Restaurant Research – Concerns for Toast’s TAM

By | May 24, 2024
toast pos kiosk

The Legitimate Concerns for Toast’s TAM

As published on Reforming Retail May 2024 — Not much of a kiosk is shown on their website. Almost appears to be card swipe and is the quintessential lollipop on a stick config.

Another scintillating article by Jordan Thaeler this time on Toast, which seems to come up quite a bit.  We’ve included some helpful and informative comments we saw on LinkedIn as well. As always we highly recommend buying a subscription and supporting Jordan.

Preface definition – The fundamental math equation for calculating TAM is a very simple multiplication problem: Average revenue per user (ARPU) times the total number of potential customers in the target market. ARPU is pretty straightforward and can be adjusted as part of the business planning process, but the second part of the equation is trickier.

TAM = (ARPU * total potential customers in market)

External data sources are often used to calculate the total potential customers, whether that means relying on industry analysts or government statistics. But those sources rarely divide the market up exactly how a particular company views it. So, while these statistics can be a starting point, some additional effort must be made to get to a number that more accurately represents the number of likely customers.

We don’t have it out for Toast.

Toast is perhaps one of the greatest execution stories in the history of retail. Lots of helpful tailwinds, sure, but still some amazing execution.

And you have founders who are MIT-level smart that debase themselves on a daily basis to sell to people that don’t even care about anything.

Talk about charity work.

Our beef with Toast is that they’re not transparent, and their culture is a product of greed. Former sales people we’ve talked with are so aggressive it’s no wonder they haven’t penetrated enterprise.

But then again you have to be that tenacious to find any growth in an industry with miserably high churn and an even more miserably high number of morons as customers.

Because despite Toast’s execution, they’re still selling to “the worst set of clients in the world” according to Jim Cramer.

And we agree.

The following will make clear exactly what these challenges pose for Toast’s real TAM.


This is the most obvious black eye for Toast, having hired an absolute legend to run the enterprise division only to cut the entirety of their division during COVID.

Toast’s enterprise efforts were further foiled as they lost Jamba Juice at the end of 2022.

That said, we know several 100-unit chains that use Toast, and a few more of that magnitude that are testing Toast in labs.

Toast lacks some features that larger customers need, but their biggest challenge is their reputation as the payment bros of POS. Toast hoisted the white flag with their Freedom Pay partnership, giving larger customers payments flexibility, but (nearly) every CIO we’ve talked with is still skeptical that the company won’t screw them, or screw their customers (hello $1 ordering fee), which in turn sours the restaurant’s reputation.

It’s just too big of a risk, especially as Toast bleeds $400M in annual losses.

There are two legitimate, relatively large POS players upmarket today – PAR and Oracle. (Revel is discounted nearly immediately because nobody in enterprise wants to use expensive iOS devices).

Toast would need to out-execute these companies to win the market.

Oracle has an insane feature moat, and it’s Oracle: a brand that larger merchants (think Starbucks, McDonald’s, et al.) feel comfortable selecting to support their efforts. This is a long battle for Toast.

A little more downstream is PAR, although they just won Burger King’s US business and could take the entire RBI portfolio on POS, ordering, and loyalty. That said, PAR is more imminently surpassable by Toast, as PAR lacks the scale (only a $1.1B company) and feature maturity of Oracle. PAR is also thin when it comes to a true table service feature set, meaning it’s a bit of a lopsided competitor to Toast.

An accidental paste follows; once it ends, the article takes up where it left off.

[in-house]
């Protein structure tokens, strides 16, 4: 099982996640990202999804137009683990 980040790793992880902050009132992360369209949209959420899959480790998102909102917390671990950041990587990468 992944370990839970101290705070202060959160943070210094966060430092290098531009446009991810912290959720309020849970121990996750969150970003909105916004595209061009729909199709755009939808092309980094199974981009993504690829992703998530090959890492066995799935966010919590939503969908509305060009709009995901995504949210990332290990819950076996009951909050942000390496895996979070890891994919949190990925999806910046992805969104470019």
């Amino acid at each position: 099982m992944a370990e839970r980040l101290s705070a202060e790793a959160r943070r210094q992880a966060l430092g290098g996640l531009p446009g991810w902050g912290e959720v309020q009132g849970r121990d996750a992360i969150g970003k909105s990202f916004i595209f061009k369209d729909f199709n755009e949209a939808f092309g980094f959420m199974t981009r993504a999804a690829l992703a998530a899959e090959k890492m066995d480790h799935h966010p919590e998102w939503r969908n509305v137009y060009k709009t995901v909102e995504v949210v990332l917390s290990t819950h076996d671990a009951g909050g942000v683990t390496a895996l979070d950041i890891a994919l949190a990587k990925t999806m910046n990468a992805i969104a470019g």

There are ~300K US enterprise restaurant locations according to NPD Research, so not exactly a small market, but small by profit: PAR is making $3K per store annually for POS and order routing on Burger King, and only $500 per store annually for POS at Arby’s.

Toast is currently netting $12,000 per store, still not profitable, and will need to ratchet that to $19,000 annually pretty shortly to be a rule of 40 company.

Even taking the mean of PAR’s ACV above, that’s $1,750 per year per store in enterprise for POS+.

That’s roughly 15% of what Toast makes today, and will be 9% of what Toast will be making on an SMB once they reach profitability.

Does Toast really want to move upmarket given this math?

The dirty secret with enterprise merchants is that it’s a forever slog of customizations, and gross margins are fucking horrendous. No payments to save Toast here. At least not above the table.

If Toast truly believes in their brand and inbound funnel, Toast could likely churn through 2-20 SMB customers (depends how Toast would calculate CAC for inbound and how Toast rationalizes the absurd length of restaurant enterprise sales) before it would even make sense to support an enterprise merchant.

While upmarket seems near-term untenable, we’re not sure it’s a market Toast really wants to be in, despite the nominal TAM expansion.

ARPU Expansion

We’re going to yell this until we’re blue in the face, but there’s no such thing as material ARPU expansion in restaurants, and retail more broadly.

These people just do NOT pay for value.

As someone once said, you can’t sell value to people if they’re too dumb to understand it. In those instance you will only make money if you steal from them.

It ain’t wrong.

If you comb through Ks and Qs of public retailers you’ll see that they spend pittance on technology.

Bottoms-up and top-down math continues to demonstrate that it’s 10-20 bps of their gross revenues. This is clearly excluding payments fees, which are NOT technology spend, and the percentages of spend are a bit higher in SMB segments simply because revenues are lower per store (e.g. a store doing $1M in annual revenues is going to pay $5K annually for a POS, which is already 50 bps).

It’s not that technology doesn’t create value – far from it.

It’s that the retailers aren’t smart enough to put together a business case to understand the ROI.

We suspect this is what Toast is finally realizing.

Shit, these restaurants won’t pay any more for bolt-ons no matter how valuable they are.

Here’s a way to prove our point.

Go find a restaurant solutions company that achieved a meaningful revenue milestone ($100M ARR) in an investible period (< 5 years) of time.

Bet you can’t find one that didn’t steal from the restaurant.